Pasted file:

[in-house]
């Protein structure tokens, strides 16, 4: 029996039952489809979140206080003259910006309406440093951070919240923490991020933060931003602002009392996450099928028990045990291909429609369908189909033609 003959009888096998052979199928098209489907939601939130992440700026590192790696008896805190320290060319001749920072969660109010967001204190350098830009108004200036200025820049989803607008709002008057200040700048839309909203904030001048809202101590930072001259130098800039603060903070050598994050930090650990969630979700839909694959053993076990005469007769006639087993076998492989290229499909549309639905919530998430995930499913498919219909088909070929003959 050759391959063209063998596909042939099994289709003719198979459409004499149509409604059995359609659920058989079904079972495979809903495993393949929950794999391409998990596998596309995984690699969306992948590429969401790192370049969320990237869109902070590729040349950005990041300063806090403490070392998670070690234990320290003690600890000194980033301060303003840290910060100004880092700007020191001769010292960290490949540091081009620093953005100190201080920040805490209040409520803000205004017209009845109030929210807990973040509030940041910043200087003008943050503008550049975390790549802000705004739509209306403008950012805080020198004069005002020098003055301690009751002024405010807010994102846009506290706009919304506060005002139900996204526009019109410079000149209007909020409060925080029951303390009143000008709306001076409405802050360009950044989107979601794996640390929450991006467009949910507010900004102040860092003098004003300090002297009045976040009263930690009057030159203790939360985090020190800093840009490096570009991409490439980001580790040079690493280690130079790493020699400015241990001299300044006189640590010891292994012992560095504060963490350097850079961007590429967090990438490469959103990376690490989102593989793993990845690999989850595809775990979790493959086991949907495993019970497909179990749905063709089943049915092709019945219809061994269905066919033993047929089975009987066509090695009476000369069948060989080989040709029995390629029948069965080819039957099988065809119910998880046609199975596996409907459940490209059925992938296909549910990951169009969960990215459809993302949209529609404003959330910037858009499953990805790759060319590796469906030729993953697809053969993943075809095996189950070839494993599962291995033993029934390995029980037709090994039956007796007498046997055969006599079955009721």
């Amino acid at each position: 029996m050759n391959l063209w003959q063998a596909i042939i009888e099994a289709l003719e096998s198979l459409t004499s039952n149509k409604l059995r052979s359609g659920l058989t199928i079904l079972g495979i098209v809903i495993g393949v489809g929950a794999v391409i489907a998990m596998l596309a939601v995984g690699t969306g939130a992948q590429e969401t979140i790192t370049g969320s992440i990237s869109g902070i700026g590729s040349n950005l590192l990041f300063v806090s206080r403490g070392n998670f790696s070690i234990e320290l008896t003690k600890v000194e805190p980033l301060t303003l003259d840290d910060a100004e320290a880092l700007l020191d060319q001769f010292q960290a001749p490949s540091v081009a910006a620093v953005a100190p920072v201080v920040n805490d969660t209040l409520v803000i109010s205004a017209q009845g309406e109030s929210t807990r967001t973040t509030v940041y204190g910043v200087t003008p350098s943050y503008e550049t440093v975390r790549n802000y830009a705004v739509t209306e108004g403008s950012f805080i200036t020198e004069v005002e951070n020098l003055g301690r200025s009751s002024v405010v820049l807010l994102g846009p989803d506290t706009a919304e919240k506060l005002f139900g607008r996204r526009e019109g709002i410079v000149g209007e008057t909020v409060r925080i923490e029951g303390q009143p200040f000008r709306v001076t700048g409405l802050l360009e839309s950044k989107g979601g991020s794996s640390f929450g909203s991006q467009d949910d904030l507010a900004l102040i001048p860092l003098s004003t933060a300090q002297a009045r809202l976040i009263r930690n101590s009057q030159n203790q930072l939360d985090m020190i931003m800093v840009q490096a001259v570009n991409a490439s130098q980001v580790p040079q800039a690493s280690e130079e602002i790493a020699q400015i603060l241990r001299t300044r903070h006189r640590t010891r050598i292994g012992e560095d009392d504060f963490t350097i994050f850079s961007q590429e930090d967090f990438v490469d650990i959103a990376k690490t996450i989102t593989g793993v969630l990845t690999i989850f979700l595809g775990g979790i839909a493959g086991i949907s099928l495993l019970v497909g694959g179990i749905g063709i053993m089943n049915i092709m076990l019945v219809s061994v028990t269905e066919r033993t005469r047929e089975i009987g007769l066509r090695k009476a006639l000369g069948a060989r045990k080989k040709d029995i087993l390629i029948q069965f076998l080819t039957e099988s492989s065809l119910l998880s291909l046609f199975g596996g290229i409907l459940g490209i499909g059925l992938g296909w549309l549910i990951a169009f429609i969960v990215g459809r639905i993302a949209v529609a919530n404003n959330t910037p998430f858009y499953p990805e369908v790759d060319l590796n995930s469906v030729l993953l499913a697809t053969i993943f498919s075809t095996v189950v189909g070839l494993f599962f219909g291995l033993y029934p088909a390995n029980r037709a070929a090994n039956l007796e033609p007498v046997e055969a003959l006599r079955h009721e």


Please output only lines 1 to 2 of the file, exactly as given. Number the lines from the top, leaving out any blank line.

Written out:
[in-house]
């Protein structure tokens, strides 16, 4: 029996039952489809979140206080003259910006309406440093951070919240923490991020933060931003602002009392996450099928028990045990291909429609369908189909033609 003959009888096998052979199928098209489907939601939130992440700026590192790696008896805190320290060319001749920072969660109010967001204190350098830009108004200036200025820049989803607008709002008057200040700048839309909203904030001048809202101590930072001259130098800039603060903070050598994050930090650990969630979700839909694959053993076990005469007769006639087993076998492989290229499909549309639905919530998430995930499913498919219909088909070929003959 050759391959063209063998596909042939099994289709003719198979459409004499149509409604059995359609659920058989079904079972495979809903495993393949929950794999391409998990596998596309995984690699969306992948590429969401790192370049969320990237869109902070590729040349950005990041300063806090403490070392998670070690234990320290003690600890000194980033301060303003840290910060100004880092700007020191001769010292960290490949540091081009620093953005100190201080920040805490209040409520803000205004017209009845109030929210807990973040509030940041910043200087003008943050503008550049975390790549802000705004739509209306403008950012805080020198004069005002020098003055301690009751002024405010807010994102846009506290706009919304506060005002139900996204526009019109410079000149209007909020409060925080029951303390009143000008709306001076409405802050360009950044989107979601794996640390929450991006467009949910507010900004102040860092003098004003300090002297009045976040009263930690009057030159203790939360985090020190800093840009490096570009991409490439980001580790040079690493280690130079790493020699400015241990001299300044006189640590010891292994012992560095504060963490350097850079961007590429967090990438490469959103990376690490989102593989793993990845690999989850595809775990979790493959086991949907495993019970497909179990749905063709089943049915092709019945219809061994269905066919033993047929089975009987066509090695009476000369069948060989080989040709029995390629029948069965080819039957099988065809119910998880046609199975596996409907459940490209059925992938296909549910990951169009969960990215459809993302949209529609404003959330910037858009499953990805790759060319590796469906030729993953697809053969993943075809095996189950070839494993599962291995033993029934390995029980037709090994039956007796007498046997055969006599079955009721």